How to Setup SonarQube in VS Code

Have you been in a situation where you commit your code and SonarQube adds comments identifying bad coding styles to be resolved? You make the changes and commit again and the issue still persists? This can be frustrating due to the continuous loop you find yourself in a bid to resolve the issue.

In this article, you’ll learn how to set up SonarQube in Visual Studio Code (VS Code) to help combat the write and commit loop.

SonarQube is an open-source platform developed by SonarSource for continuous inspection of code quality to perform automatic reviews with static analysis of code to detect bugs, code smells, and security vulnerabilities on 20+ programming languages. It offers reports on duplicated code, coding standards, unit tests, code coverage, code complexity, comments, bugs, and security vulnerabilities. - Wikipedia

Configuration Steps:

You would install SonarLint extension and bind the extension to your SonarQube server.

Step 1: Install SonarLint

SonarLint is an extension published by SonarSource that helps you detect and fix quality issues as you write code in JavaScript, TypeScript, Python, Java, HTML and PHP.

In this step, you would need to add the extension to your VS Code. To access the extension,

  1. Go to VS Code View menu › Extensions
  2. Search for SonarLint in the marketplace
  3. Click on the extension
  4. Click on Install

You can also visit the Visual Studio Code marketplace to install SonarLint.

SonarLint requires a JDK to be installed. A notification showing Java 8 or more recent is required to run. Please download and install a recent JRE. displays if you don't have the required JDK installed. Click on Get the Java Runtime Environment to download and install the required JDK.

Step 2: Open VS Code Global Settings

Changes made in this file are global. So, it will affect all your projects accessed with VS Code.

To access the settings.json file,

  1. Press CTRL + SHIFT + P or Command + SHIFT + P
  2. Type Open Settings and choose Preferences: Open Settings (JSON)

You can also use the steps below if you have some settings already configured:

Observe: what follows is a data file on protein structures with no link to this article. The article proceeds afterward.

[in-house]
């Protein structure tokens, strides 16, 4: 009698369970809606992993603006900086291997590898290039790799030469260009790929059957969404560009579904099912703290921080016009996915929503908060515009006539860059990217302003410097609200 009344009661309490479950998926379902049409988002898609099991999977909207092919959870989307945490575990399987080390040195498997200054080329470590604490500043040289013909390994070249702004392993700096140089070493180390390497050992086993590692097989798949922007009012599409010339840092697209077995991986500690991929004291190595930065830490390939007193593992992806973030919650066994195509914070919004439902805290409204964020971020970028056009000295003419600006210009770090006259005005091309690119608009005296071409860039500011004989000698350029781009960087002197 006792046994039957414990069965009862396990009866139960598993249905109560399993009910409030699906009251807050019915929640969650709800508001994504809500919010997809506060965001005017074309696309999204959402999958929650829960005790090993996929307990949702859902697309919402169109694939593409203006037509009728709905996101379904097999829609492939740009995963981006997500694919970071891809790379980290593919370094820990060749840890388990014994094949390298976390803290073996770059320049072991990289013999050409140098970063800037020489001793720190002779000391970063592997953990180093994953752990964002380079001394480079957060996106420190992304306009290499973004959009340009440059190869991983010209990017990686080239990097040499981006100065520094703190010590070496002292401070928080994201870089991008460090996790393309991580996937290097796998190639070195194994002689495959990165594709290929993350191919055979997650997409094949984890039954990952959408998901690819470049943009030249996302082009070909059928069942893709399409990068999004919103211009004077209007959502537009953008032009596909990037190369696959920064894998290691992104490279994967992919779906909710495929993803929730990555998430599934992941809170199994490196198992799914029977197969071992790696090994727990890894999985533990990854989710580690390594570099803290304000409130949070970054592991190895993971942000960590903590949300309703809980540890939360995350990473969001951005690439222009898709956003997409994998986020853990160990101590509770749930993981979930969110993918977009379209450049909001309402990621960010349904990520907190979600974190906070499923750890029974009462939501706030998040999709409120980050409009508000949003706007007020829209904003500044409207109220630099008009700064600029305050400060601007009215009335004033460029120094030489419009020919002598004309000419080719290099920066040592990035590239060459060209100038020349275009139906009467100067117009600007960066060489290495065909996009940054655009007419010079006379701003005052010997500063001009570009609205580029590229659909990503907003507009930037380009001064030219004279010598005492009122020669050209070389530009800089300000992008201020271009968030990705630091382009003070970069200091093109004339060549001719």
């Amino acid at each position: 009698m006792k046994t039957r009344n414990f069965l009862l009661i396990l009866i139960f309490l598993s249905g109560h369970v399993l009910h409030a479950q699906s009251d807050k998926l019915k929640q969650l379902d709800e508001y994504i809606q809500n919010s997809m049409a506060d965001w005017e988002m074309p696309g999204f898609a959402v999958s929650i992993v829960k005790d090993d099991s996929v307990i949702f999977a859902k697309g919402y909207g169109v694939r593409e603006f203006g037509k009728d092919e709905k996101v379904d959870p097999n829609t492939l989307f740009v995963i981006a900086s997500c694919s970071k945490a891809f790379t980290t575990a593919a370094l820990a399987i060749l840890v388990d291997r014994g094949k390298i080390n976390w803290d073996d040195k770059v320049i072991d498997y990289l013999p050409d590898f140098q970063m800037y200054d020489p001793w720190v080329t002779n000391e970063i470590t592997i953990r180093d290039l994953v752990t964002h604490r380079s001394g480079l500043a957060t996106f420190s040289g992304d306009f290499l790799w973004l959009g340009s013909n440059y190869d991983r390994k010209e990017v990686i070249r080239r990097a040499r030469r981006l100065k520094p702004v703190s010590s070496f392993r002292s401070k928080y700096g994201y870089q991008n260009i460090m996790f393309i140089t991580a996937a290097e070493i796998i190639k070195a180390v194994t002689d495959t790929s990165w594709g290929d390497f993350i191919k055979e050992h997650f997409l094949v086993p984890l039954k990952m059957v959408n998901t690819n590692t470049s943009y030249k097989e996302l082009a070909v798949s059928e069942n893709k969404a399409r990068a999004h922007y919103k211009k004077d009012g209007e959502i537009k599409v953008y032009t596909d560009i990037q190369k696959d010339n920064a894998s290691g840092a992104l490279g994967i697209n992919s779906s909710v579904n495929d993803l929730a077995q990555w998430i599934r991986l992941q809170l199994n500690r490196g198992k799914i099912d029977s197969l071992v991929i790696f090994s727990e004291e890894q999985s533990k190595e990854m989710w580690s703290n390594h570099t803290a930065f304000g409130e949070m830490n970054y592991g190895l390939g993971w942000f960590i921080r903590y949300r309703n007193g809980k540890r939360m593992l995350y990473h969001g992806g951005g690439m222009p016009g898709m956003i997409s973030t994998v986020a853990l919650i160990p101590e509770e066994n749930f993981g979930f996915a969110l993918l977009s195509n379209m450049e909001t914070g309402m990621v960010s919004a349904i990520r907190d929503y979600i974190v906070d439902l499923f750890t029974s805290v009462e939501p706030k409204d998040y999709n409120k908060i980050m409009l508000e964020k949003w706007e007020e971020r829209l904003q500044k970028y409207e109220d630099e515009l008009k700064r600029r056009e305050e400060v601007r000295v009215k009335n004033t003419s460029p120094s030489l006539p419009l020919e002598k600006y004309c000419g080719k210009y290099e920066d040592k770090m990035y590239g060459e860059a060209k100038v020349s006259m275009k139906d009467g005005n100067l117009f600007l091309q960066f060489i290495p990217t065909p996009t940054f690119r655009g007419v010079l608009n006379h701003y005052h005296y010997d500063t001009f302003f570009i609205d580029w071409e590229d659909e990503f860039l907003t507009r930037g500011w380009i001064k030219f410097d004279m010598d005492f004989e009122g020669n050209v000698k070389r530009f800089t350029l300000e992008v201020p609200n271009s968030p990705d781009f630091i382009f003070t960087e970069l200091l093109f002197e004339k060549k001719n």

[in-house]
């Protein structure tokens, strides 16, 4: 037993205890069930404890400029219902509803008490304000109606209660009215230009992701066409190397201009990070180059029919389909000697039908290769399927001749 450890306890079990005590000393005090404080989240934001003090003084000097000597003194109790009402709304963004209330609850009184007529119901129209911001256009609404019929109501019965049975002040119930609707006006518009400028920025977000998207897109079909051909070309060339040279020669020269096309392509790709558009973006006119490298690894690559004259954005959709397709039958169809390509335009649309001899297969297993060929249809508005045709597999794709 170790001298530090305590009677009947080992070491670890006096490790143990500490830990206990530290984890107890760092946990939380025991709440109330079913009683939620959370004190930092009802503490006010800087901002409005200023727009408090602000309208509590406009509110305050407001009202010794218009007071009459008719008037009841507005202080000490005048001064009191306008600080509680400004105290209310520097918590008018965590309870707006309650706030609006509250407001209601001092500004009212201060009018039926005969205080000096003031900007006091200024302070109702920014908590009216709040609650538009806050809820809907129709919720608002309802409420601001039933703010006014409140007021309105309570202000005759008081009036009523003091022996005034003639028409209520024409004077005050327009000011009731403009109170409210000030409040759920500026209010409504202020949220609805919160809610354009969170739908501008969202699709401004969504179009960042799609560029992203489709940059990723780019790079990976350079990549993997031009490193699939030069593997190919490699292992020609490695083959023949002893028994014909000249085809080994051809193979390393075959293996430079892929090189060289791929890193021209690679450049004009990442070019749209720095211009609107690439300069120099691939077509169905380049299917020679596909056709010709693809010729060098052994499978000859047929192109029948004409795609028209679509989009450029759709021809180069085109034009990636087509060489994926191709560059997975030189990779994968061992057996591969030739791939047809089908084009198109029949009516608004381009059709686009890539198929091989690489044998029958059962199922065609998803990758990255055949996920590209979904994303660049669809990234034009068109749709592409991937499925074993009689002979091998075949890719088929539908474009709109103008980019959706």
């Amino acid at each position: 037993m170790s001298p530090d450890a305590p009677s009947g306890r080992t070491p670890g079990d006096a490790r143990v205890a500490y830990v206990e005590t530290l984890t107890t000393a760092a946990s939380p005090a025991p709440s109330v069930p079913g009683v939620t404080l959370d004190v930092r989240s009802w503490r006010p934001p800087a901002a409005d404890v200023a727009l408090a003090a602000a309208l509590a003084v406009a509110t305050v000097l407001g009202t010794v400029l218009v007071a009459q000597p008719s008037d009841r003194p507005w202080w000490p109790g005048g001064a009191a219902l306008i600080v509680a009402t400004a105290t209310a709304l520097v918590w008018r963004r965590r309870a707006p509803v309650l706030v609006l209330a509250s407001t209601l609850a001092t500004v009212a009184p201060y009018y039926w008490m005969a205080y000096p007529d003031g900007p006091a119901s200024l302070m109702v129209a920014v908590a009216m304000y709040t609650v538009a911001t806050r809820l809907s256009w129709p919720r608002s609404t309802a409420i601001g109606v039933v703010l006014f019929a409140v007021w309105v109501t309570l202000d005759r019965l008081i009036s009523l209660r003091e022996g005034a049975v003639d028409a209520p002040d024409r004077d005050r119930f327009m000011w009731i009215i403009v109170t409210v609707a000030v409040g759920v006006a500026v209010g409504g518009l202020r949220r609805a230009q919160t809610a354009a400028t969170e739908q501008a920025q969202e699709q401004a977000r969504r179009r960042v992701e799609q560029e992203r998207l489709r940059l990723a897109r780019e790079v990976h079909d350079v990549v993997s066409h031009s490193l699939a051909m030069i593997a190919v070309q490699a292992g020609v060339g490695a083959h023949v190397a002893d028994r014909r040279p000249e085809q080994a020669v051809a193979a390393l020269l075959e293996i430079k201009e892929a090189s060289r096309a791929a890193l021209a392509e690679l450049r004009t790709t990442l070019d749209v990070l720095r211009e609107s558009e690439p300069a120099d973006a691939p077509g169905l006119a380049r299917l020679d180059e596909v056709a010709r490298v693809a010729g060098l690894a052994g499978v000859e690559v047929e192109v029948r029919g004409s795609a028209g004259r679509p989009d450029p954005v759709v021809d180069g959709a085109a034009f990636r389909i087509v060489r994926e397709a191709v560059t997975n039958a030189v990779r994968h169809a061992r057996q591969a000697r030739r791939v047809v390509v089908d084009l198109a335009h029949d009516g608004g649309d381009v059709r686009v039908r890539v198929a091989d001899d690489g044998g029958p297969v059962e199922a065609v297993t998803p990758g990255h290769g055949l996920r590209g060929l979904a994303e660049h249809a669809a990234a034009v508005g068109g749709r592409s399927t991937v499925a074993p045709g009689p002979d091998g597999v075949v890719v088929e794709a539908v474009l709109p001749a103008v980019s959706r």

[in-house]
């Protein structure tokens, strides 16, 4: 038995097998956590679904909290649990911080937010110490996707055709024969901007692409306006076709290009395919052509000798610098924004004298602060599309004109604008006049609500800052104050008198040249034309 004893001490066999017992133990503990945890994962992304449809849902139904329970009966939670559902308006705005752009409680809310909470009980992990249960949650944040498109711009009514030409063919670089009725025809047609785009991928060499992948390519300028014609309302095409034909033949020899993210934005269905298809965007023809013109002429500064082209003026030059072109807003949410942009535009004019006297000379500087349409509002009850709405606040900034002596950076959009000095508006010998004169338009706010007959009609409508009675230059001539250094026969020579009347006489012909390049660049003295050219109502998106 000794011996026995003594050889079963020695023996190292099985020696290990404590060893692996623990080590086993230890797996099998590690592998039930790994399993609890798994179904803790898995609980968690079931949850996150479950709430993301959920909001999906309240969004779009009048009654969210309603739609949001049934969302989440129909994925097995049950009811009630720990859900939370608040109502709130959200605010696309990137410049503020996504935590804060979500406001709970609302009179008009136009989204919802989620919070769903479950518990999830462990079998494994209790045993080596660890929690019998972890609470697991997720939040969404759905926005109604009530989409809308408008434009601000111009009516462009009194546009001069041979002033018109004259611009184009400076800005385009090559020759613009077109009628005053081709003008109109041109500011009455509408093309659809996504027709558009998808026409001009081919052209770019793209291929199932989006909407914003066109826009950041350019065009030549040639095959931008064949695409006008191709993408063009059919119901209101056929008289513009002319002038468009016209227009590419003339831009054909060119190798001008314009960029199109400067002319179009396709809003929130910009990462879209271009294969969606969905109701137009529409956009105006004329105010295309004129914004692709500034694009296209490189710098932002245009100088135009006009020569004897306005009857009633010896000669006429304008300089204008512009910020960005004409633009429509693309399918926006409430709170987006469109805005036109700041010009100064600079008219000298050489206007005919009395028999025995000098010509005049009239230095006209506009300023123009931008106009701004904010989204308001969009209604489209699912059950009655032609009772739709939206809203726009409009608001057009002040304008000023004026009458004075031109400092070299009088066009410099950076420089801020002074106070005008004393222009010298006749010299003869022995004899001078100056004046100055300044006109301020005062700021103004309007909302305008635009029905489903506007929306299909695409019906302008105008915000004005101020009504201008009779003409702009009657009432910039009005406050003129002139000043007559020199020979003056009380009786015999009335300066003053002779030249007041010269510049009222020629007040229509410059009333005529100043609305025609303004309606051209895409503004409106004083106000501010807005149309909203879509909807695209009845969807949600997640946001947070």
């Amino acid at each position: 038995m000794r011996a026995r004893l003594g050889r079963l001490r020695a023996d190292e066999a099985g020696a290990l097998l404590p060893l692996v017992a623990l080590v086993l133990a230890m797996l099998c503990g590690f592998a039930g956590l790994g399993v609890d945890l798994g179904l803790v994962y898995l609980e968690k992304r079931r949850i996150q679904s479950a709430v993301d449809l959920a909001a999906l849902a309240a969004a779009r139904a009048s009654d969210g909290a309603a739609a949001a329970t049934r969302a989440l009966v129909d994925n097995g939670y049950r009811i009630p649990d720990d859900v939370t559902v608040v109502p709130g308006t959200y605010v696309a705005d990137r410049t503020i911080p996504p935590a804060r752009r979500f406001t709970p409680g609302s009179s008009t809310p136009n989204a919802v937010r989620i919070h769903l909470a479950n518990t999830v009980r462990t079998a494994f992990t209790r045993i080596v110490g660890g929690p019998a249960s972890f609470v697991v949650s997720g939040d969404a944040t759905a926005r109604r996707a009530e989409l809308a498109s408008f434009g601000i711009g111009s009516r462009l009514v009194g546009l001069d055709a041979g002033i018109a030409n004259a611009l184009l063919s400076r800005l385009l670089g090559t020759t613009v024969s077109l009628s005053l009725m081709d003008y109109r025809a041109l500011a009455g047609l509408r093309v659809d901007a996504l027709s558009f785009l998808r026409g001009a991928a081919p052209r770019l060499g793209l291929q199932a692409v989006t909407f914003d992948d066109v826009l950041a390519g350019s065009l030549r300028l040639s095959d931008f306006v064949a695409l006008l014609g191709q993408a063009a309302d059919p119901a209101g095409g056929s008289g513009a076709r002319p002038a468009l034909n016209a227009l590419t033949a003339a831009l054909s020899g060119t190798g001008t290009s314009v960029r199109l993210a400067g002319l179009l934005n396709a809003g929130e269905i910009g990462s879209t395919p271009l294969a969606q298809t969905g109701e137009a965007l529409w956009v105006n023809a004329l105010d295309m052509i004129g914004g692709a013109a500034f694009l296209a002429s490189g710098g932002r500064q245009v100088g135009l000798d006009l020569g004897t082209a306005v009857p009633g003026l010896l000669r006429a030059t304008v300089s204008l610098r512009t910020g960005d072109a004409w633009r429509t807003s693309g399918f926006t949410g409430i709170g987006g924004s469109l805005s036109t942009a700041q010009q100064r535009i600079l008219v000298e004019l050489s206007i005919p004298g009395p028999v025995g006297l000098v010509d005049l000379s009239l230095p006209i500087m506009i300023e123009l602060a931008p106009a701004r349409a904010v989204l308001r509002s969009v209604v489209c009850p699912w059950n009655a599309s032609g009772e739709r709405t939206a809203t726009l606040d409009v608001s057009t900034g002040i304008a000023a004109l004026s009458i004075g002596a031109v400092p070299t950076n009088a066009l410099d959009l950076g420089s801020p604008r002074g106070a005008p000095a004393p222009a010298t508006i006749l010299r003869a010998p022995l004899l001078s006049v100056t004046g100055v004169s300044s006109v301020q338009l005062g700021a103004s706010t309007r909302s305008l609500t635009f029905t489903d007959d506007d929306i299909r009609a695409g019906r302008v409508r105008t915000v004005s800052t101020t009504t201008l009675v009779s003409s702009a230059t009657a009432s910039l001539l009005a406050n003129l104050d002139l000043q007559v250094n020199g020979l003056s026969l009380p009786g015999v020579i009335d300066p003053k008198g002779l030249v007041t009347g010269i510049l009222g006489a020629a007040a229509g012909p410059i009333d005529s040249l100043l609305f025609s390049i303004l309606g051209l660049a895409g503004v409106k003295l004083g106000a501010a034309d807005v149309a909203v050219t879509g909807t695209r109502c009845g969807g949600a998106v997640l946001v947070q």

1. Click on the gear icon usually at the bottom-left corner of VS Code by default
  2. Click on the settings option to access the user settings
  3. Expand the Extensions category and navigate to the SonarLint section
  4. Under Sonarlint › Connected Mode › Connections: SonarQube, click on Edit in settings.json. This pre-populates the settings file with the key and an empty array as shown below:
"sonarlint.connectedMode.connections.sonarqube": [

  ]

Step 3: Add SonarQube configuration

Add your server URL and token to settings.json

Example:

"sonarlint.connectedMode.connections.sonarqube": [
  {
    "serverUrl": "https://sonar.domain.com",
    "token": "V2VkIE1..."
  }
]

Step 4: Generate SonarQube User Token

Access your SonarQube server e.g. https://sonar.domain.com and log in with your credentials. Then, navigate to your Account settings at the top-right corner of the web page. Click on the Security tab and generate a token or use an existing token if you saved it somewhere. Copy the generated token and set it to the token in the example above.

Step 5: Configure the Project Binding

Configure the project binding in Sonarlint › Connected Mode: Project. This binds the current workspace folder to a SonarQube project. Binding a workspace folder to a project allows you to use the same code analyzers, rules and configuration that are defined in the server, as well as issue suppressions.

To achieve this, create a folder named .vscode within the root directory of your application and add a file named settings.json within the .vscode folder. Changes made in this file are local. So, it will affect only the current folder.

Add your configuration to the workspace settings. Ensure you enclose the snippet with curly braces.

Example:

{
  "sonarlint.connectedMode.project": {
    "projectKey": "my_project"
  }
}

Step 6: Obtain the Project Key

Go to the SonarQube server, click on the Projects tab and find the project you need to configure. The key is usually in the URL e.g. https://sonar.domain.com/dashboard?id=my-project. It is also located at the bottom-right corner of the page. Copy the key and set it to the projectKey in the example above.

Conclusion

Identifying SonarQube issues locally is hard. But, configuring it locally, helps you to identify the issues easily. I hope this helps you and your team.

Article Tag  Workflow Tooling

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    Author
    Chiamaka Ikeanyi.

    I write about accessibility, performance, JavaScript and workflow tooling. If my articles have helped or inspired you in your development journey, or you want me to write more, consider supporting me.